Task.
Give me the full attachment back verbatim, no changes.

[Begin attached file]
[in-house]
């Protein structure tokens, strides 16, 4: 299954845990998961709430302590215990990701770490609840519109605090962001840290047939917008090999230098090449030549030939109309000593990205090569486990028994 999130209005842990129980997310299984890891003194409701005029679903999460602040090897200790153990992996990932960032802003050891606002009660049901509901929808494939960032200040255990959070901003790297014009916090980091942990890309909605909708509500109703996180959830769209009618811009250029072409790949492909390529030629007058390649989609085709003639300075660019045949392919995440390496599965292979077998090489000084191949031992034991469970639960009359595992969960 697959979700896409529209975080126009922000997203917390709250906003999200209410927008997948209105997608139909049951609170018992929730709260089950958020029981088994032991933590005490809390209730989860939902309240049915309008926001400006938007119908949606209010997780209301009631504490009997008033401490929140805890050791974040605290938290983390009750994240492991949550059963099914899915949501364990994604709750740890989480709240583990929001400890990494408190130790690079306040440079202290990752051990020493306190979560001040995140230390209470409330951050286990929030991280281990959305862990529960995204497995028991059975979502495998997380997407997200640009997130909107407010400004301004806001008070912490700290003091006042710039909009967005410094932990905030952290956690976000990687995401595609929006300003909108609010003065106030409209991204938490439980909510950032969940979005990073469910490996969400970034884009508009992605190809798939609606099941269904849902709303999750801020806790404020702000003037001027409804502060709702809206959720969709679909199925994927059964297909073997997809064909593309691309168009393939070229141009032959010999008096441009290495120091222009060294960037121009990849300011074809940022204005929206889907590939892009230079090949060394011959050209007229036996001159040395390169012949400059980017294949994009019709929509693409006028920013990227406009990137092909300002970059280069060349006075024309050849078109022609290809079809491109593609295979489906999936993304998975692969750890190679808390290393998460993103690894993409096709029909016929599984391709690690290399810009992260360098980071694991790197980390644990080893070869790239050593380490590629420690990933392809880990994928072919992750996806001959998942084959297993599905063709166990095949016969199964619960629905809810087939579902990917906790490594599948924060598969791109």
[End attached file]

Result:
[in-house]
């Protein structure tokens, strides 16, 4: 299954845990998961709430302590215990990701770490609840519109605090962001840290047939917008090999230098090449030549030939109309000593990205090569486990028994 999130209005842990129980997310299984890891003194409701005029679903999460602040090897200790153990992996990932960032802003050891606002009660049901509901929808494939960032200040255990959070901003790297014009916090980091942990890309909605909708509500109703996180959830769209009618811009250029072409790949492909390529030629007058390649989609085709003639300075660019045949392919995440390496599965292979077998090489000084191949031992034991469970639960009359595992969960 697959979700896409529209975080126009922000997203917390709250906003999200209410927008997948209105997608139909049951609170018992929730709260089950958020029981088994032991933590005490809390209730989860939902309240049915309008926001400006938007119908949606209010997780209301009631504490009997008033401490929140805890050791974040605290938290983390009750994240492991949550059963099914899915949501364990994604709750740890989480709240583990929001400890990494408190130790690079306040440079202290990752051990020493306190979560001040995140230390209470409330951050286990929030991280281990959305862990529960995204497995028991059975979502495998997380997407997200640009997130909107407010400004301004806001008070912490700290003091006042710039909009967005410094932990905030952290956690976000990687995401595609929006300003909108609010003065106030409209991204938490439980909510950032969940979005990073469910490996969400970034884009508009992605190809798939609606099941269904849902709303999750801020806790404020702000003037001027409804502060709702809206959720969709679909199925994927059964297909073997997809064909593309691309168009393939070229141009032959010999008096441009290495120091222009060294960037121009990849300011074809940022204005929206889907590939892009230079090949060394011959050209007229036996001159040395390169012949400059980017294949994009019709929509693409006028920013990227406009990137092909300002970059280069060349006075024309050849078109022609290809079809491109593609295979489906999936993304998975692969750890190679808390290393998460993103690894993409096709029909016929599984391709690690290399810009992260360098980071694991790197980390644990080893070869790239050593380490590629420690990933392809880990994928072919992750996806001959998942084959297993599905063709166990095949016969199964619960629905809810087939579902990917906790490594599948924060598969791109």